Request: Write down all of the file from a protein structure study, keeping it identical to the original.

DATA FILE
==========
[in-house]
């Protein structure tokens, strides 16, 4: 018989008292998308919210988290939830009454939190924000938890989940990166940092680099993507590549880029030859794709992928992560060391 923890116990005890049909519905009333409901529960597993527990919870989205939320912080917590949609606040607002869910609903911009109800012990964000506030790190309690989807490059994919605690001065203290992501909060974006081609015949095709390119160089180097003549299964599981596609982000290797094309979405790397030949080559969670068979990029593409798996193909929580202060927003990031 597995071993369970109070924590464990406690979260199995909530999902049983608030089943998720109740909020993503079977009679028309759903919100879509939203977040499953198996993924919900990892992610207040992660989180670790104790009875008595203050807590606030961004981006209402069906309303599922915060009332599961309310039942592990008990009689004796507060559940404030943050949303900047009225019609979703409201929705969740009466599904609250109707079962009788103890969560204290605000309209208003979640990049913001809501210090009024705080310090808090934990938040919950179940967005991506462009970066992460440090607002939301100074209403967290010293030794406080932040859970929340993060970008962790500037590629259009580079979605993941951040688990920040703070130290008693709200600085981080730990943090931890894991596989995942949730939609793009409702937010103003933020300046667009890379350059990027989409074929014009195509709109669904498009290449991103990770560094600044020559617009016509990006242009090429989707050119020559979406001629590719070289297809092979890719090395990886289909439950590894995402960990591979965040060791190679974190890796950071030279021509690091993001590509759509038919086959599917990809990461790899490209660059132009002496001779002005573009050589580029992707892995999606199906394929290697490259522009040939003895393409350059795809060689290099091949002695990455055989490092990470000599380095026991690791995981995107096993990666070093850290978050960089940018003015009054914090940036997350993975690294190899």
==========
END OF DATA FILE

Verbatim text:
[in-house]
């Protein structure tokens, strides 16, 4: 018989008292998308919210988290939830009454939190924000938890989940990166940092680099993507590549880029030859794709992928992560060391 923890116990005890049909519905009333409901529960597993527990919870989205939320912080917590949609606040607002869910609903911009109800012990964000506030790190309690989807490059994919605690001065203290992501909060974006081609015949095709390119160089180097003549299964599981596609982000290797094309979405790397030949080559969670068979990029593409798996193909929580202060927003990031 597995071993369970109070924590464990406690979260199995909530999902049983608030089943998720109740909020993503079977009679028309759903919100879509939203977040499953198996993924919900990892992610207040992660989180670790104790009875008595203050807590606030961004981006209402069906309303599922915060009332599961309310039942592990008990009689004796507060559940404030943050949303900047009225019609979703409201929705969740009466599904609250109707079962009788103890969560204290605000309209208003979640990049913001809501210090009024705080310090808090934990938040919950179940967005991506462009970066992460440090607002939301100074209403967290010293030794406080932040859970929340993060970008962790500037590629259009580079979605993941951040688990920040703070130290008693709200600085981080730990943090931890894991596989995942949730939609793009409702937010103003933020300046667009890379350059990027989409074929014009195509709109669904498009290449991103990770560094600044020559617009016509990006242009090429989707050119020559979406001629590719070289297809092979890719090395990886289909439950590894995402960990591979965040060791190679974190890796950071030279021509690091993001590509759509038919086959599917990809990461790899490209660059132009002496001779002005573009050589580029992707892995999606199906394929290697490259522009040939003895393409350059795809060689290099091949002695990455055989490092990470000599380095026991690791995981995107096993990666070093850290978050960089940018003015009054914090940036997350993975690294190899």